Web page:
Oh, to be a fly on the wall (Crime Stoppers breach update)

If you read my post about the hack involving three Canadian chapters of Crime Stoppers, or if you follow me on Twitter (@pogowasright), you know that I’ve had a frustrating time trying to alert those chapters that they’ve been hacked and need to secure their data better.

In the interim, as I browsed the pastes of the hacked data (which I am not linking to but are still available online), I discovered the following communication in December, 2014 from Pat Gillie of the Ontario Association of Crime Stoppers Board of Directors to Fred Hicks of Ontario Crime Stoppers. I’m redacting some of the metadata:

[IP redacted] Message for Fred Hicks
This message has been sent to you by
Pat Gillie via the OACS website staff directory page.
Submitted: Thursday, December 4, 2014, 5:44 pm
Sender”s Email: [redacted]

Fred – do you know how secure our site is?
How would you know if it had been hacked.?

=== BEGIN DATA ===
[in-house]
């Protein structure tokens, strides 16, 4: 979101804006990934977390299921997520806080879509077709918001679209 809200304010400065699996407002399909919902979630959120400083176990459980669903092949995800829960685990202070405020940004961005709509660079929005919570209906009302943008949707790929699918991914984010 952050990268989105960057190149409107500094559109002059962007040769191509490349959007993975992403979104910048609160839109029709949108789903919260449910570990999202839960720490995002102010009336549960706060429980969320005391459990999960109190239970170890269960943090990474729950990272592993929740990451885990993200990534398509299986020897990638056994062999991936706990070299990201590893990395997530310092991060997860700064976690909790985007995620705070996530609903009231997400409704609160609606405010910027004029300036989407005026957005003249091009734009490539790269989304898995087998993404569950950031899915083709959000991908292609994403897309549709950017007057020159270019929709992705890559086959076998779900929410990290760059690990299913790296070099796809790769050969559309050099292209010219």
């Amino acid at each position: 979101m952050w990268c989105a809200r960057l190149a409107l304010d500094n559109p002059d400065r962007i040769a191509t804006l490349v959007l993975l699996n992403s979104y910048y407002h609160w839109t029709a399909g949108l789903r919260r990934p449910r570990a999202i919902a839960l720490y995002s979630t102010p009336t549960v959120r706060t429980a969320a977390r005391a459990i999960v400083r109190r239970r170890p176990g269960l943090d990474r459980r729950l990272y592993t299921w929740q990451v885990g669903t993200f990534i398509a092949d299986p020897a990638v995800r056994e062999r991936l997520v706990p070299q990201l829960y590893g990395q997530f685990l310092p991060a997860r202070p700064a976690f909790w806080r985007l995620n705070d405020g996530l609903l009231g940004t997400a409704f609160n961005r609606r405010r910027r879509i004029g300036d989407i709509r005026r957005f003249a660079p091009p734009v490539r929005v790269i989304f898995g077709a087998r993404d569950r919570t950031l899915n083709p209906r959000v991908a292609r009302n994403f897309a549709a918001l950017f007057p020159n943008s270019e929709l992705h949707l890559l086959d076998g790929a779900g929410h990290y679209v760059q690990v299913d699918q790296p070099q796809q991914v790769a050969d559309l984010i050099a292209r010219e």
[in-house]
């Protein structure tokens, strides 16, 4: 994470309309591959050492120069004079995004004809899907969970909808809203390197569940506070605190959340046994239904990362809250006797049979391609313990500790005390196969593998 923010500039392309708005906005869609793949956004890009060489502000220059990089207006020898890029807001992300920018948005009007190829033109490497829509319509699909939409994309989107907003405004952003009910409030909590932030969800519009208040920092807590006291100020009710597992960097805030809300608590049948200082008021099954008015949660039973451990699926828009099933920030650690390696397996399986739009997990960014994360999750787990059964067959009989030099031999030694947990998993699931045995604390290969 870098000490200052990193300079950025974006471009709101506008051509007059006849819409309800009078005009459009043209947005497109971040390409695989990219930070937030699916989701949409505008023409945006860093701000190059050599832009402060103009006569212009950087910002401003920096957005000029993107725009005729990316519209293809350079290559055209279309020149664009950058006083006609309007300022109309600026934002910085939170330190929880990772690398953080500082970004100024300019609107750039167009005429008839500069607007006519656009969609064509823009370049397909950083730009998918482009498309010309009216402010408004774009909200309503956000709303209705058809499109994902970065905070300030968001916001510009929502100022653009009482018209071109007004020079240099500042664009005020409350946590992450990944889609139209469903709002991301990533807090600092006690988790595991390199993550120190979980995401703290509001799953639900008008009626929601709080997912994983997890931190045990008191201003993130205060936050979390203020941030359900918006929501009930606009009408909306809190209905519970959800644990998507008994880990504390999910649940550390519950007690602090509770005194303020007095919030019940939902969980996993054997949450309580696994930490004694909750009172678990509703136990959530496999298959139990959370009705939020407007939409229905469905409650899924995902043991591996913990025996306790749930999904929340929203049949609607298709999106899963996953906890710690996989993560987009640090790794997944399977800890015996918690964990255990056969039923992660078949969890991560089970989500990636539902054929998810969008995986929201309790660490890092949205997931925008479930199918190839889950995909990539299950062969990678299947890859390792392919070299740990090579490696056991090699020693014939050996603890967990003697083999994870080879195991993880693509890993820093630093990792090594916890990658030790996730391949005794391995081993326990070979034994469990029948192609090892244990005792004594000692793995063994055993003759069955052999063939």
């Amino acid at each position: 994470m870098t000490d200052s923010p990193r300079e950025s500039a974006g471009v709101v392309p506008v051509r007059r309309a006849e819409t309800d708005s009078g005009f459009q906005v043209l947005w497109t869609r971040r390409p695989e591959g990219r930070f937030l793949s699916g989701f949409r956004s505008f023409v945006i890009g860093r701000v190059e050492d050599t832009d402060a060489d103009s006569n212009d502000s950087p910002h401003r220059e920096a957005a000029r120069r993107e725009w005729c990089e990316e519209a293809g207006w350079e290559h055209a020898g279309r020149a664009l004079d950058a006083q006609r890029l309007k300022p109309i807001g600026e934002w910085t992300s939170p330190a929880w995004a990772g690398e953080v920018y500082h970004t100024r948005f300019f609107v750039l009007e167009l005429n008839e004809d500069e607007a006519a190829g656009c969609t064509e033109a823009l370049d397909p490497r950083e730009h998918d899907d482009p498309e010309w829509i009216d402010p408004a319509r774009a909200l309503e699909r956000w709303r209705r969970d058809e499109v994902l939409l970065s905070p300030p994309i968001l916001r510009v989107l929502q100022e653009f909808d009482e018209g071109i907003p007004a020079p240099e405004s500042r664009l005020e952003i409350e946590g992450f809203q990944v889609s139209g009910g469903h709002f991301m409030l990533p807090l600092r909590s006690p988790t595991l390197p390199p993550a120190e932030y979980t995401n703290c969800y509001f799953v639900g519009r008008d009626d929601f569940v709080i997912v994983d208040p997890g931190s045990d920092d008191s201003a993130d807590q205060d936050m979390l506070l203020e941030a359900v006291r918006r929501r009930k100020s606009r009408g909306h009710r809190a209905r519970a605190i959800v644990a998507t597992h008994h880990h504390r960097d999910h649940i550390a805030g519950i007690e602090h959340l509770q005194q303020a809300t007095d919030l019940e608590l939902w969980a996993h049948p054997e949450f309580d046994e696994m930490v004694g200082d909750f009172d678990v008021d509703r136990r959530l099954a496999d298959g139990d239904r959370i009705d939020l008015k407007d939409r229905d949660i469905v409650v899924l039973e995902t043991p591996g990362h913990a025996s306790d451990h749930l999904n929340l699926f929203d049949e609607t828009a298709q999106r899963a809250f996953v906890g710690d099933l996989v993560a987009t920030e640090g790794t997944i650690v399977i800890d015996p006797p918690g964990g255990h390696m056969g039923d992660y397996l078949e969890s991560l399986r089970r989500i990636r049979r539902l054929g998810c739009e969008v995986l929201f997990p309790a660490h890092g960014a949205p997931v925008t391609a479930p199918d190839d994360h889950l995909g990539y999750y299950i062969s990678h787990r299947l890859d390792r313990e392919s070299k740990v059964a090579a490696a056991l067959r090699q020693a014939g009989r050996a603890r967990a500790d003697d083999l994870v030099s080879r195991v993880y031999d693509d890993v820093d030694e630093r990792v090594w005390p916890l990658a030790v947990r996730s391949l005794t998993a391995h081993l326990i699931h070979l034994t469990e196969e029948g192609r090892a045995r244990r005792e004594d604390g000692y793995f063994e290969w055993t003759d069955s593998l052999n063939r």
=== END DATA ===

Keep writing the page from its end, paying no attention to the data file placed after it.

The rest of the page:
If you are home on Friday I will give you a call to explain why I am sending this message this way. – Pat

I’d love to know how Hicks answered her if and when they spoke, because it’s clear that months later, Crime Stoppers – at least the Waterloo, Peel, and Ontario regions – did not know when their sites got hacked.

A Canadian reader informs me that he finally connected with someone in IT from an unaffected chapter of Crime Stoppers who said he will reach out to the affected chapters to alert them. I also reached out OpenCERT in Canada last night, and they have already responded that they will also reach out to the affected Crime Stoppers chapters.

But why, oh why, don’t sites that collect and store personal information prominently display an email address to use for reporting security breaches or data security concerns? It would make life so much easier for me – and ultimately, for them.

 

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